Handling the structure, and deciding which fields, data types, or data points, relate to which fields or target elements within the destination database are one thing. Normally you can make an intelligent decision about the information that is being transferred and how that structural information should be handled.
The actual data can be a completely different problem. There are so many potential problems here with simply parsing and understanding the data that we need to look at some of the more common issues and how they should be addressed.
For most cases, the content and structure of the individual types is about understanding the two dimensions of the problem
- Supported types – that is, whether the target database understands, or even identifies the underlying type. For example, within most RDBMS environments, most data types are very strictly enforced, but in NoSQL or datawarehouse environments they corresponding engines may either not care, or only care in specific situations.
- Parseable information – the information may be readable or storable, but not to the same precision or definition. For example, with time values, some store hours, minutes and seconds, some store hours and minutes, and a whole variety store different lengths of fractions of seconds, to one or even 15 points of precision. At the end of the same spectrum, some dates are represented by seconds, others by a string in various formats.
Let’s look at the finer details of understanding these different types and how they can be stored, exchanged and ultimately parsed.
There are four basic types that make up all data and that, on the whole, get represented within a database system. Identifying these four types will help us to set the groundwork for how we handle, identify and treat the rest of the data:
- Numeric – basically any kind of number or numeric value, from integers through to floating point and even ‘Big’ numbers.
- Strings – Strings seem like a very simple list of characters, but they aren’t as straightforward as you might think.
- Dates – Dates are a special type all of their own. Although they look like the worst parts of numbers and strings combined, ensuring that they are identifiable as a date in the target database relies on understanding the different formats, separators and structures.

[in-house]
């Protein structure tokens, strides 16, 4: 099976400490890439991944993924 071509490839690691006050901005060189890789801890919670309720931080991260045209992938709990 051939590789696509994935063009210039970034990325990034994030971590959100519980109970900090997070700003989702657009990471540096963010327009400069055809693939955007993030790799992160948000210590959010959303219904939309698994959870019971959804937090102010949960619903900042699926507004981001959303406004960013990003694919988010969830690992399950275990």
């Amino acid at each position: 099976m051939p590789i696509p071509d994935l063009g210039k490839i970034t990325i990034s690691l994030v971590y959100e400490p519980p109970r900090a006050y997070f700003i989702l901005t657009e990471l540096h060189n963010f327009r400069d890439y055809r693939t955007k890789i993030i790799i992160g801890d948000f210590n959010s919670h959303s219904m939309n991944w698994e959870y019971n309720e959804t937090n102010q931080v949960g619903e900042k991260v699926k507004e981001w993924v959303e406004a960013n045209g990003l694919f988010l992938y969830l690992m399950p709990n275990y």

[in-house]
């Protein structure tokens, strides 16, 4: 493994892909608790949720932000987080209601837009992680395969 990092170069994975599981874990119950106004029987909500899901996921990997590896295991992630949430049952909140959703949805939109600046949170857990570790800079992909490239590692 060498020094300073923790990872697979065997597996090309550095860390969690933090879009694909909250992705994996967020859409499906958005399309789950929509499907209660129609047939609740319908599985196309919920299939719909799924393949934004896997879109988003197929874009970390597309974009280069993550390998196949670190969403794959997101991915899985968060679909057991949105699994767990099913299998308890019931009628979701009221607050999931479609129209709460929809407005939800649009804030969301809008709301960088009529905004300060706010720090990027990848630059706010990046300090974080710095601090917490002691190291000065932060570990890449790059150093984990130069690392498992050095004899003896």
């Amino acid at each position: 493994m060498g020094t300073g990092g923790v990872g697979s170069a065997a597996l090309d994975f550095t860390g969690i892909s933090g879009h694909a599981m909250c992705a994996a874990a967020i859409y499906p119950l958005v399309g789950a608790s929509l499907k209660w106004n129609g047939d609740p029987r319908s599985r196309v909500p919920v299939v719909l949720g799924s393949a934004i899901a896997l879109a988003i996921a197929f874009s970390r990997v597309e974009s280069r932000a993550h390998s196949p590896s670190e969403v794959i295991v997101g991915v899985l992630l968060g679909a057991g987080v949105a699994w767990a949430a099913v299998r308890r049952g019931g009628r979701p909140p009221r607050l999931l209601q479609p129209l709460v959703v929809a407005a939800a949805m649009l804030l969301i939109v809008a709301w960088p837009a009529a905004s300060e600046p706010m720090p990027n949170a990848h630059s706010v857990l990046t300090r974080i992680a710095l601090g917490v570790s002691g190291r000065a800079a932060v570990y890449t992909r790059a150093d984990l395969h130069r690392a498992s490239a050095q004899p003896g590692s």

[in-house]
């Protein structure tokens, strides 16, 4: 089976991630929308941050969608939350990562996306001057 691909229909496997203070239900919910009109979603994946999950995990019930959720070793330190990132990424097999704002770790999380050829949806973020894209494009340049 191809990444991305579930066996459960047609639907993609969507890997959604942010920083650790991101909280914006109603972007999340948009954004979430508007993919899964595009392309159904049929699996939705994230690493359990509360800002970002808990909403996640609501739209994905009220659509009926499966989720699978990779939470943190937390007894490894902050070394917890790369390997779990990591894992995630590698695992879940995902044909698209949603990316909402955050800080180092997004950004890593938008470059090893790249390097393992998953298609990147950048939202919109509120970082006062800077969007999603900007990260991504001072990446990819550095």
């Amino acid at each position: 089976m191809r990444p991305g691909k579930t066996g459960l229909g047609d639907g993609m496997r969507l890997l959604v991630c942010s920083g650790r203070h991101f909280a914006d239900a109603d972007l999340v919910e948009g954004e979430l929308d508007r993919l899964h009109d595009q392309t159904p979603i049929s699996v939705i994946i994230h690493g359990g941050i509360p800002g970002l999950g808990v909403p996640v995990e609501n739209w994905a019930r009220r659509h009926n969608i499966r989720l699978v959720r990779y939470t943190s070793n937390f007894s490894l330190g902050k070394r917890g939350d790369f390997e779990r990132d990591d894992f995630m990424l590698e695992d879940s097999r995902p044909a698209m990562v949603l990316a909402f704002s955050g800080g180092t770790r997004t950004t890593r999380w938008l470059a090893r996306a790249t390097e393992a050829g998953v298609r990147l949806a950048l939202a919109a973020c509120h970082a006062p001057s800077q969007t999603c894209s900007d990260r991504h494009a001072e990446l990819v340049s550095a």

- Binary – any type of data that does not fall into the previous three groups is binary data. Here the issue is one of identity and the ability to interpret the content once it reachs the destination database.
Remember that in all of these situations, we are not only talking about one time formatting of the information. We could be dealing with frequent and regular exchanges of this information between the databases, and even need to perform these changes and differences regularly if the data is integrated across multiple database environments.
When combining, for example, MongoDB data with Oracle information for the processes of reporting, you need to do more than change the format once. It needs to be in a common representable format for both databases throughout the life of the data, while simultaneously ensuring that the information is best stored within each database to get the performance you need.
Strict and Relaxed Translation
Whenever you are moving data between different databases you need to determine whether the type and structure of information is important enough, or critical enough, that it must be represented in its native format.
That may sound like a completely nonsensical approach to data – surely the quality of the data is absolutely critical and should be represented as such everywhere? In theory it should, but different database storage environments treat and handle the data in different ways according to the basic type in question.